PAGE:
While we still don’t know exactly what happened with Colonial, this problem of interfacing systems around critical infrastructure raises many possibilities, either in this case or others to come. For example, ransomware might not even target the actual industrial-control system but instead, say, the invoicing software. If payment processes lock up on an energy network that serves, and bills, thousands of nodes, can that network still actually operate? And if a piece of critical infrastructure has to be shut off as a precaution if an attack is detected at the enterprise level, the end result is that it still isn’t running. One other vulnerability to bear in mind as we navigate the effects of Covid-19 is that more of us are using remote desktop-setups for work, often over less secure internet connections.
Addressing the threat means considering incentives. For the hackers, these are quite obvious. If you can mess with the lifeblood of the biggest economy in the world, you can demand a lot of money and gain a lot of kudos with your peers — as well as other bad actors, including state agents, that might pay for your services in future.
For the infrastructure operators, things are less straightforward. Cybersecurity is a bit like guarding against pipeline leaks or blackouts — everyone expects you to do it but no one, least of all investors, is that interested in talking about it. That must change because absent sufficient safeguards heavier government intervention is inevitable.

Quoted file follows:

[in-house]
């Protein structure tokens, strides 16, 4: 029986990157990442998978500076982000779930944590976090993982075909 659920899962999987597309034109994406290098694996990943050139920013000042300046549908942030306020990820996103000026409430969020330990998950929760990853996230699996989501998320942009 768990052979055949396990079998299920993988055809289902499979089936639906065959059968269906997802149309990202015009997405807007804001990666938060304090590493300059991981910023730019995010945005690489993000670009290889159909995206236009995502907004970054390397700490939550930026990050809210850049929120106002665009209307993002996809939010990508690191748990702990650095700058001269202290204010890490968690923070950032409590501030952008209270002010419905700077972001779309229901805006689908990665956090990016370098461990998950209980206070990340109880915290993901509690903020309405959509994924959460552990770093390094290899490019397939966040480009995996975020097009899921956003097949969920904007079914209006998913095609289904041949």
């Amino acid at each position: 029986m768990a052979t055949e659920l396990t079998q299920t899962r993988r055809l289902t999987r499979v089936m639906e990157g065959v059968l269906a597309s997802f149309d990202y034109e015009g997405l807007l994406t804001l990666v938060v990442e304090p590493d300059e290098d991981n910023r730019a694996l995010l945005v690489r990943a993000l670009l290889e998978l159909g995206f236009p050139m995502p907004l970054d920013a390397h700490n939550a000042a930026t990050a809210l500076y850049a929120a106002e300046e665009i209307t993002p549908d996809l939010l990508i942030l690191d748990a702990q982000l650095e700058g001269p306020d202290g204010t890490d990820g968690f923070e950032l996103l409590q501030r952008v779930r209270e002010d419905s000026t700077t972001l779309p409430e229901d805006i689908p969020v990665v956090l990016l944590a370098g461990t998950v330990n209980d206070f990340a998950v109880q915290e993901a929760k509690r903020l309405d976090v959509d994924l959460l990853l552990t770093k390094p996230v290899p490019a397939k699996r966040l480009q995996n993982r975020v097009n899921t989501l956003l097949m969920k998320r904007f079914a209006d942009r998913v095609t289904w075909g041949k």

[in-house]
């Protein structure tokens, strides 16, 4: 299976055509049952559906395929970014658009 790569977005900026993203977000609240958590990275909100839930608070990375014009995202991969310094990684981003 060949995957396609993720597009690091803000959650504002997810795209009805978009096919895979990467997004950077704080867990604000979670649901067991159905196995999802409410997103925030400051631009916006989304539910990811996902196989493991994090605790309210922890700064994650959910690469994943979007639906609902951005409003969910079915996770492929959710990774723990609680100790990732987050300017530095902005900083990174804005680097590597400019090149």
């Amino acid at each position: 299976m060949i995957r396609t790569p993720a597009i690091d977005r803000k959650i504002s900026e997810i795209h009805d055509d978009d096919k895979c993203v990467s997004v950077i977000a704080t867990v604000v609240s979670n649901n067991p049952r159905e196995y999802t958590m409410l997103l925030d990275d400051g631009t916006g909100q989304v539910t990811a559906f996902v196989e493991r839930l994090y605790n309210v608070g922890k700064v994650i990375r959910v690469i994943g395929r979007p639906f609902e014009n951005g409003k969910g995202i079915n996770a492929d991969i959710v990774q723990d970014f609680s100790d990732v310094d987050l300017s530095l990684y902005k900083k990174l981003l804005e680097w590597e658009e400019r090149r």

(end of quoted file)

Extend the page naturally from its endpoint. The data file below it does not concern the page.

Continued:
Earlier this week, Richard Glick, who chairs the Federal Energy Regulatory Commission, issued a statement calling for mandatory cybersecurity standards for pipelines. Possibly you imagined such things existed already, but no. Unlike power grids, pipeline cybersecurity centers on voluntary standards, reporting and information-sharing under the supervision of the Transportation Security Administration.
A report by the Government Accountability Office published in December 2018 found “significant weaknesses” in the TSA’s management of pipeline security, including lacking a documented process for reviewing the agency’s own guidelines. Inadequate staffing was also a problem, with only six full-time staff in the TSA’s pipeline security branch as of 2018, down from 14 in 2010. The unit at that time had a target of conducting 15 to 23 corporate safety reviews a year which, by its own admission, was less than half the rate needed to stay on top of the 100 most critical pipeline systems in the US.
For a White House that’s already adopted an interventionist approach to the energy sector — and really doesn’t need the blowback of $3-a-gallon gasoline — a push to tighten the screws on infrastructure operators’ handling of cybersecurity would hardly be a leap. A 100-day plan to address weaknesses in the power grid kicked off last month already.
For the companies operating pipelines and other energy networks, the balance of risks is becoming more complex. Their infrastructure must, of necessity, become smarter rather than dumber. Their adversaries are becoming more capable and, it seems, daring. Traditional forms of protection, such as insurance, are unlikely to underwrite events like a mass gasoline shortage. And governments, for whom energy cutoffs present an existential challenge, might well prefer to cajole private actors into adopting stronger cybersecurity but won’t hesitate too long in pushing for mandatory measures, including penalties for failure. The Colonial attack reveals a problem that was already there, but in doing so has changed the context for companies, their executives and employees entirely.